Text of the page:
Al­bum reviews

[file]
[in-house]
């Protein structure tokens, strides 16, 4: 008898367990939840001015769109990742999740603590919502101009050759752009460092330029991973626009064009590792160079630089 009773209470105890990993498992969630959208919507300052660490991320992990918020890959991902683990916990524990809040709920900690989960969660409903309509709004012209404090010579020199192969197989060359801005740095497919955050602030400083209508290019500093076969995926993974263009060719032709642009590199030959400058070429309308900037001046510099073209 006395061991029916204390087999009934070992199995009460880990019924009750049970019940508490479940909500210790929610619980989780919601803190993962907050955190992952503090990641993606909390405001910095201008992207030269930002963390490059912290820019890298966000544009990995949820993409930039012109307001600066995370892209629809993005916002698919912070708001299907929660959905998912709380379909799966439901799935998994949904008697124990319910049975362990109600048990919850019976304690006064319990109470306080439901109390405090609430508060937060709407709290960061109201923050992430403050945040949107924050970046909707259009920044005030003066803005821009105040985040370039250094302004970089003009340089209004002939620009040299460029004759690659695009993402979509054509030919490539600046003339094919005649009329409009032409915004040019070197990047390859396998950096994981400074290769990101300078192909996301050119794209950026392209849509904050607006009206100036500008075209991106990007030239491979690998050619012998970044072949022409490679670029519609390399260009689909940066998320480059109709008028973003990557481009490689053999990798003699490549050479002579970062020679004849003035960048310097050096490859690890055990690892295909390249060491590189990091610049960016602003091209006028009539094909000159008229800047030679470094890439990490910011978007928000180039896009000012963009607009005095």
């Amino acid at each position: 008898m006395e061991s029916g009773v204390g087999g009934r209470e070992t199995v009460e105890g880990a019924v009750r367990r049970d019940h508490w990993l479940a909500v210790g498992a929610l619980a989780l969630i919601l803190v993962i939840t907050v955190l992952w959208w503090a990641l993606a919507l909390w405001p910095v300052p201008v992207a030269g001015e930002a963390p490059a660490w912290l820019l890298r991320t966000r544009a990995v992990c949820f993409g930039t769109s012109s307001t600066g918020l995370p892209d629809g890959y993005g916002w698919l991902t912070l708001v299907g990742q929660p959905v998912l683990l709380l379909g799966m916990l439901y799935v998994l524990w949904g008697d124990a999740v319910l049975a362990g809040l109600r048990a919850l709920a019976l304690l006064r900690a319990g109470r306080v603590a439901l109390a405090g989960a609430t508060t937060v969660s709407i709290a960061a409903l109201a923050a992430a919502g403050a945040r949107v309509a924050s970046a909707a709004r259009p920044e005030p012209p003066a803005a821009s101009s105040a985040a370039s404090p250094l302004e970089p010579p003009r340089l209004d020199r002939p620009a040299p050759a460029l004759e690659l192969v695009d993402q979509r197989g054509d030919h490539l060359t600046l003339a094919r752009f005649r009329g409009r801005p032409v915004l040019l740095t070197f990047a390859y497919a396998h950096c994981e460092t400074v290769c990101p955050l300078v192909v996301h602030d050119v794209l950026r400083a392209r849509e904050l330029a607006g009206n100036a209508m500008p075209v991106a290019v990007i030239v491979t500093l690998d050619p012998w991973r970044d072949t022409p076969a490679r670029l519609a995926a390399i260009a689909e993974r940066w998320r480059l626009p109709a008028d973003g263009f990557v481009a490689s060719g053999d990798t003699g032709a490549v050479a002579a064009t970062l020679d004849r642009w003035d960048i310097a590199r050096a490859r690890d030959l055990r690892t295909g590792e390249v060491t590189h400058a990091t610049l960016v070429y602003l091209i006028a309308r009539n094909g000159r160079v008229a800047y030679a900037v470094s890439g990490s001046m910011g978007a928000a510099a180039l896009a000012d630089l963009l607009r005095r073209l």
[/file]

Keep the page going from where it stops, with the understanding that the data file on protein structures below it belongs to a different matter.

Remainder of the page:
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THE STAN­LEY CLARKE BAND Up (Mack Av­enue) Band­leader and bass master Stan­ley Clarke fol­lows his 2010 Grammy-win­ning al­bum, The Stan­ley Clarke Band, with a suit­ably vig­or­ous col­lec­tion of mostly orig­i­nals. In ad­di­tion to stal­wart band­mates Rus­lan Sirota (pi­ano) and Ron­ald Bruner Jr. (drums), Up fea­tures an im­pos­ing list of col­lab­o­ra­tors. The big-name guests are Ste­wart Copeland, Joe Walsh, and Chick Corea, but the di­verse par­tic­i­pants in­clude a vo­cal choir and the Har­lem String Quar­tet. So in­tent are th­ese mu­si­cians on prov­ing their vir­tu­os­ity that the lis­tener might won­der if Clarke were pay­ing his per­form­ers by the note. The sec­ond track, “Last Train to San­ity,” dou­bles through its ti­tle as a sort of warn­ing — there’s no turn­ing back from the wall-of-sound wiz­ardry that char­ac­ter­izes this song and those that en­sue. Mu­si­cal in­ten­sity and in­tri­cacy reach an apex with the only nono­rig­i­nal on the al­bum, “Brazil­ian Love Af­fair,” which is ded­i­cated to its late com­poser, George Duke. But the high­light of this al­bum, some­what para­dox­i­cally (con­sid­er­ing the star power on dis­play), is a se­ries of three solo tracks on which Clarke al­ter­nates be­tween acous­tic bass and Alembic elec­tric tenor bass. Else­where on Up, one can of­ten feel as if the play­ers are too in­sis­tent on prov­ing their al­ready-es­tab­lished prow­ess, but Clarke’s solo pieces come across as most im­pres­sive be­cause they fully cap­ture the bassist’s amaz­ing fi­nesse and sub­tlety. — Loren Bienvenu MEDESKI SCOFIELD MARTIN & WOOD Juice (Indi­recto Records) Gui­tarist John Scofield’s on­go­ing col­lab­o­ra­tion with beat-minded im­pro­vi­sa­tion trio Medeski Martin & Wood has al­ways been about fit and bal­ance. Be­gin­ning with A Go Go in 1998, Scofield gave MMW — a combo in which each in­stru­men­tal­ist is a soloist — another solo voice. But he’s also wise to the key­board-bass­drums-rhythm-sec­tion side of the band. Juice is some­thing like A Go Go in its retro ’60s ma­te­rial, its Latin in­flu­ence, and its tight, in­sis­tent beats. This lat­est MSM&W col­lab­o­ra­tion has a dis­tinc­tive pop fla­vor, pulling from Top 40 psychedelia and coun­ter­cul­ture protest mu­sic as well as the soul jazz move­ment. Ed­die Har­ris’ “Sham Time” runs on a re­lent­less shuf­fle as Scofield seems to mar­vel at the melody, find­ing its flow and em­bel­lish­ing lit­tle. The gui­tarist shame­lessly rocks out to a “Louie Louie” riff on the group’s orig­i­nal “Juicy Lucy.” The mu­si­cians play the Doors’ “Light My Fire” straight, stick­ing closely to the melody while am­pli­fy­ing the 4/4 beat. Scofield cap­tures some of Mor­ri­son’s vo­cal style in his phras­ing as well as some of the singer’s un­pre­dictable emo­tion. Cream’s “Sun­shine of Your Love” soft­ens up the orig­i­nal’s mil­i­taris­tic beat with a reg­gae groove. Bob Dy­lan’s “The Times They Are a-Changin’” is self-con­sciously rev­er­ent, with Medeski sound­ing church chords on or­gan and Scofield play­ing con­sid­ered quotes from Dy­lan’s lyric. What hap­pened to the groove? — Bill Kohlhaase

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